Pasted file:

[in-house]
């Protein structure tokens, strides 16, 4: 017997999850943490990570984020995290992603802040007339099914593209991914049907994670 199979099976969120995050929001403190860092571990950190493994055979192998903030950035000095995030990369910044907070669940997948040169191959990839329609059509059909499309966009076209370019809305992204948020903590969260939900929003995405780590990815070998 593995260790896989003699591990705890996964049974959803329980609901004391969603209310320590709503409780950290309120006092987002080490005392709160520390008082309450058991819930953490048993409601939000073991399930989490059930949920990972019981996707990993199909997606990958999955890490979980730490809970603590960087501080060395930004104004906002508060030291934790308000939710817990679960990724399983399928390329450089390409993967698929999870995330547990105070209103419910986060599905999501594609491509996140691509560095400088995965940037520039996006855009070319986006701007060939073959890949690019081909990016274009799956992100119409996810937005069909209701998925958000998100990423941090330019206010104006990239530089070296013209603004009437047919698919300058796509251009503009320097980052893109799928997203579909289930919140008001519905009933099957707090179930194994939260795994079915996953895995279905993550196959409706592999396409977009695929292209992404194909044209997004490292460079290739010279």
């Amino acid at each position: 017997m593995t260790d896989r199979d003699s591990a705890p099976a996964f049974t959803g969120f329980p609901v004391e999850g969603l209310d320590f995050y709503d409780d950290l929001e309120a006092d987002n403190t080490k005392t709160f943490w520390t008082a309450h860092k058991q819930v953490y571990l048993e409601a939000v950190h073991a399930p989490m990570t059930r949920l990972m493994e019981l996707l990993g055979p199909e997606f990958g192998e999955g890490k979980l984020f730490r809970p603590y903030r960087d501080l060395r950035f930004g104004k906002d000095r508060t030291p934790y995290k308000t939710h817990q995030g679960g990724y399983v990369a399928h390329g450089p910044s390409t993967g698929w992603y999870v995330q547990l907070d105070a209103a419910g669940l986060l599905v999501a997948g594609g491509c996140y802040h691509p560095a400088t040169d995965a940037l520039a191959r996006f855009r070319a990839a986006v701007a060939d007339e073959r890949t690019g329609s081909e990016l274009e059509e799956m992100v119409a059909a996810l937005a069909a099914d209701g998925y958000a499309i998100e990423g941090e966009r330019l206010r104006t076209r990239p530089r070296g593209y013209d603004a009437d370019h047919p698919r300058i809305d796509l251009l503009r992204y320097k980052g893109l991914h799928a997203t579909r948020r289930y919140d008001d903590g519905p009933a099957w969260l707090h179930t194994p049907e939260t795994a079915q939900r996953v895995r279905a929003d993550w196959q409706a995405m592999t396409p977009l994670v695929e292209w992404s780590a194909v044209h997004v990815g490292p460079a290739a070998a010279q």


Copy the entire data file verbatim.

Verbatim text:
[in-house]
């Protein structure tokens, strides 16, 4: 017997999850943490990570984020995290992603802040007339099914593209991914049907994670 199979099976969120995050929001403190860092571990950190493994055979192998903030950035000095995030990369910044907070669940997948040169191959990839329609059509059909499309966009076209370019809305992204948020903590969260939900929003995405780590990815070998 593995260790896989003699591990705890996964049974959803329980609901004391969603209310320590709503409780950290309120006092987002080490005392709160520390008082309450058991819930953490048993409601939000073991399930989490059930949920990972019981996707990993199909997606990958999955890490979980730490809970603590960087501080060395930004104004906002508060030291934790308000939710817990679960990724399983399928390329450089390409993967698929999870995330547990105070209103419910986060599905999501594609491509996140691509560095400088995965940037520039996006855009070319986006701007060939073959890949690019081909990016274009799956992100119409996810937005069909209701998925958000998100990423941090330019206010104006990239530089070296013209603004009437047919698919300058796509251009503009320097980052893109799928997203579909289930919140008001519905009933099957707090179930194994939260795994079915996953895995279905993550196959409706592999396409977009695929292209992404194909044209997004490292460079290739010279």
């Amino acid at each position: 017997m593995t260790d896989r199979d003699s591990a705890p099976a996964f049974t959803g969120f329980p609901v004391e999850g969603l209310d320590f995050y709503d409780d950290l929001e309120a006092d987002n403190t080490k005392t709160f943490w520390t008082a309450h860092k058991q819930v953490y571990l048993e409601a939000v950190h073991a399930p989490m990570t059930r949920l990972m493994e019981l996707l990993g055979p199909e997606f990958g192998e999955g890490k979980l984020f730490r809970p603590y903030r960087d501080l060395r950035f930004g104004k906002d000095r508060t030291p934790y995290k308000t939710h817990q995030g679960g990724y399983v990369a399928h390329g450089p910044s390409t993967g698929w992603y999870v995330q547990l907070d105070a209103a419910g669940l986060l599905v999501a997948g594609g491509c996140y802040h691509p560095a400088t040169d995965a940037l520039a191959r996006f855009r070319a990839a986006v701007a060939d007339e073959r890949t690019g329609s081909e990016l274009e059509e799956m992100v119409a059909a996810l937005a069909a099914d209701g998925y958000a499309i998100e990423g941090e966009r330019l206010r104006t076209r990239p530089r070296g593209y013209d603004a009437d370019h047919p698919r300058i809305d796509l251009l503009r992204y320097k980052g893109l991914h799928a997203t579909r948020r289930y919140d008001d903590g519905p009933a099957w969260l707090h179930t194994p049907e939260t795994a079915q939900r996953v895995r279905a929003d993550w196959q409706a995405m592999t396409p977009l994670v695929e292209w992404s780590a194909v044209h997004v990815g490292p460079a290739a070998a010279q």